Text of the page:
Mumford and his colleagues concluded that leadership is comprised of five components: competencies, individual attributes, outcomes, experiences, and environmental influences. Each component encompasses certain skills that are required for an individual to be an effective leader.
Mumford and his colleagues used their research findings to develop a skill-based model of leadership. In the field of leadership studies, researchers regard the model as a capability model since it scrutinizes the relationship between a leader’s capabilities, or knowledge and skills, and effectiveness as a leader (Mumford, Zaccaro, Harding, et al., 2000, p. 12). The model assumes that leadership capabilities can be learned and honed through training and experience. This differs from the trait approach to leadership, which assumes that only those with certain personality characteristics can be leaders. The skills approach argues that with the proper training and experience to develop the appropriate skills, many people are capable of becoming successful and effective leaders.
With funding from the U.S. Army and Department of Defense, Mumford and his colleagues endeavored to test and create a wide-ranging leadership theory focused on organizational problem-solving skills. Over several years, the researchers worked with more than 1,800 Army officers, ranging from the grade levels of second lieutenant to colonel. The researchers assessed the officers’ skills, experiences, and work situations to determine the fundamentals that appeared to underscore effective leadership. As part of their research, Mumford and his colleagues studied the officers’ problem solving and other skills, as well as their personal traits, experiences, and environmental factors that impacted their leadership abilities and effectiveness.
Northouse (2016) defines leadership skills as “the ability to use one’s knowledge and competencies to accomplish a set of goals or objectives” (Northouse 2016, 43). The skills-based approach to leadership was developed by Robert Katz in 1955. Katz observed executives at work and conducted field research in office administration. He decided that to be an effective administrator or leader, an individual must possess personal skills in three areas: technical, human, and conceptual. He noted that the executives and administrators he observed who were effective leaders shared skills in each of these areas, and they used these skills regularly in their work (Katz 1955).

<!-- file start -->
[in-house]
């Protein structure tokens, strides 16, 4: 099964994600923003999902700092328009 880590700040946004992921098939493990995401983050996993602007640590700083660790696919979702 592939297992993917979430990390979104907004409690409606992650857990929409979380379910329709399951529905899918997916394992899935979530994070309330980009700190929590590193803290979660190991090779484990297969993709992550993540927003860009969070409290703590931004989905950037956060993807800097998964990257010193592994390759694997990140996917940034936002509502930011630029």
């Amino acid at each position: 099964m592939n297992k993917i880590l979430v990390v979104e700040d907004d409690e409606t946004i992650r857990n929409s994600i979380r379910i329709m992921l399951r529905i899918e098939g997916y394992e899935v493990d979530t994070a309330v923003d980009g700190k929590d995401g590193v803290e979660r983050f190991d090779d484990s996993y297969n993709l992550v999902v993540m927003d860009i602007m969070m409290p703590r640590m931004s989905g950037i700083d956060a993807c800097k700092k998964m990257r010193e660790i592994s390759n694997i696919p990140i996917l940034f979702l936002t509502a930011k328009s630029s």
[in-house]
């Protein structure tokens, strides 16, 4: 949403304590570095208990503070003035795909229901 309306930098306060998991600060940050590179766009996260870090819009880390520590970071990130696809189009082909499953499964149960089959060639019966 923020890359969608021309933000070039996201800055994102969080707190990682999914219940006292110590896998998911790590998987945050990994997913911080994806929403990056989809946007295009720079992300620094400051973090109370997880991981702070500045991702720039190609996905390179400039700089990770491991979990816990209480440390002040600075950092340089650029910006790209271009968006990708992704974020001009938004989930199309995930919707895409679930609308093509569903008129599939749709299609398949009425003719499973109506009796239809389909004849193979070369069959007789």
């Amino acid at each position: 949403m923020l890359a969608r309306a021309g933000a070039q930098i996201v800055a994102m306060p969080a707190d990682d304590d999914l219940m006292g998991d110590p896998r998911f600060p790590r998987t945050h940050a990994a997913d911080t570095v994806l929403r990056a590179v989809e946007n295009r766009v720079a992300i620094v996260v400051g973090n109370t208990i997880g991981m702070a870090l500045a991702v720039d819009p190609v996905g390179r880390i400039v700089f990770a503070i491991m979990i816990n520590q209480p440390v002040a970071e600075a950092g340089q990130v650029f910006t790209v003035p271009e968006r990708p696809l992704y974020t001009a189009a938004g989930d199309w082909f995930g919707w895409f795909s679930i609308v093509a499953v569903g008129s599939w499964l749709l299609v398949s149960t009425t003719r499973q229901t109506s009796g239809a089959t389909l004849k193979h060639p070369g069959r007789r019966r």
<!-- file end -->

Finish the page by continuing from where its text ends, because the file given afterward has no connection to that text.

To solve problems, leaders must have excellent people skills. They must understand the people in their organization, as well as the social systems functioning in the organization. They must use this information to work with others in the organization to identify problems and develop solutions to those problems, garnering the support of their followers in these efforts. A leader who has excellent problem-solving skills but lacks effective people skills will have difficulty successfully resolving problems.
Social judgment skills have similarities to the human skills identified by Katz (1955) as necessary for leaders to be effective. To expound on Katz’s work, Mumford and his colleagues explained social judgment skills as including the elements of perspective taking, social perceptiveness, behavioral flexibility, and social performance.
Perspective taking is a social judgment skill that involves understanding others’ attitudes regarding specific problems or solutions. Perspective can be regarded as empathy applied to problem solving. It is the process of being sensitive to others’ perspectives and goals, understanding their point of view. Perspective taking also includes knowing how an organization’s various constituencies view a problem and its solutions. According to Zaccaro, Gilbert, Thor, and Mumford (1991), perspective-taking skills can be likened to social intelligence.
Yukl (2006) defines social intelligence as “the ability to determine the requirements for leadership in a particular situation and select an appropriate response” (Yukl 2006, 202). According to Yukl, the key factors involved in social intelligence are social perceptiveness and behavioral flexibility, which Mumford and his colleagues identified as two other elements in social judgment skills.